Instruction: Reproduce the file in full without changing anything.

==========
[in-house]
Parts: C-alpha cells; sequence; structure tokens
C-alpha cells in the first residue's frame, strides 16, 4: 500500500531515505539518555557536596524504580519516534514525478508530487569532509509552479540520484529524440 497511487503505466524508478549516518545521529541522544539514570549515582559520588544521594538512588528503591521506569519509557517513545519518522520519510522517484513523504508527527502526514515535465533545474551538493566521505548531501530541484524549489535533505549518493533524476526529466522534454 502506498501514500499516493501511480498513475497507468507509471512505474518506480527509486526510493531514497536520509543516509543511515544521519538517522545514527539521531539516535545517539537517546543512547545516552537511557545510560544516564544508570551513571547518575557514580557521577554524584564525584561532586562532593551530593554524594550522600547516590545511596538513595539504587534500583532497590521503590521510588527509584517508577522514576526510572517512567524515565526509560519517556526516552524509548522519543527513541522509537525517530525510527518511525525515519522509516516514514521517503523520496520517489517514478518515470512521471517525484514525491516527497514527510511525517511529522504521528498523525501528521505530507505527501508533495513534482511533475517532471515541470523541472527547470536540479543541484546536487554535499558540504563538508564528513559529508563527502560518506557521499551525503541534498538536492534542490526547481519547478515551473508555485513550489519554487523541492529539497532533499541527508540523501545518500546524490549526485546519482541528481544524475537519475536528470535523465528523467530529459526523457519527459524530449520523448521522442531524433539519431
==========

[in-house]
Parts: C-alpha cells; sequence; structure tokens
C-alpha cells in the first residue's frame, strides 16, 4: 500500500531515505539518555557536596524504580519516534514525478508530487569532509509552479540520484529524440 497511487503505466524508478549516518545521529541522544539514570549515582559520588544521594538512588528503591521506569519509557517513545519518522520519510522517484513523504508527527502526514515535465533545474551538493566521505548531501530541484524549489535533505549518493533524476526529466522534454 502506498501514500499516493501511480498513475497507468507509471512505474518506480527509486526510493531514497536520509543516509543511515544521519538517522545514527539521531539516535545517539537517546543512547545516552537511557545510560544516564544508570551513571547518575557514580557521577554524584564525584561532586562532593551530593554524594550522600547516590545511596538513595539504587534500583532497590521503590521510588527509584517508577522514576526510572517512567524515565526509560519517556526516552524509548522519543527513541522509537525517530525510527518511525525515519522509516516514514521517503523520496520517489517514478518515470512521471517525484514525491516527497514527510511525517511529522504521528498523525501528521505530507505527501508533495513534482511533475517532471515541470523541472527547470536540479543541484546536487554535499558540504563538508564528513559529508563527502560518506557521499551525503541534498538536492534542490526547481519547478515551473508555485513550489519554487523541492529539497532533499541527508540523501545518500546524490549526485546519482541528481544524475537519475536528470535523465528523467530529459526523457519527459524530449520523448521522442531524433539519431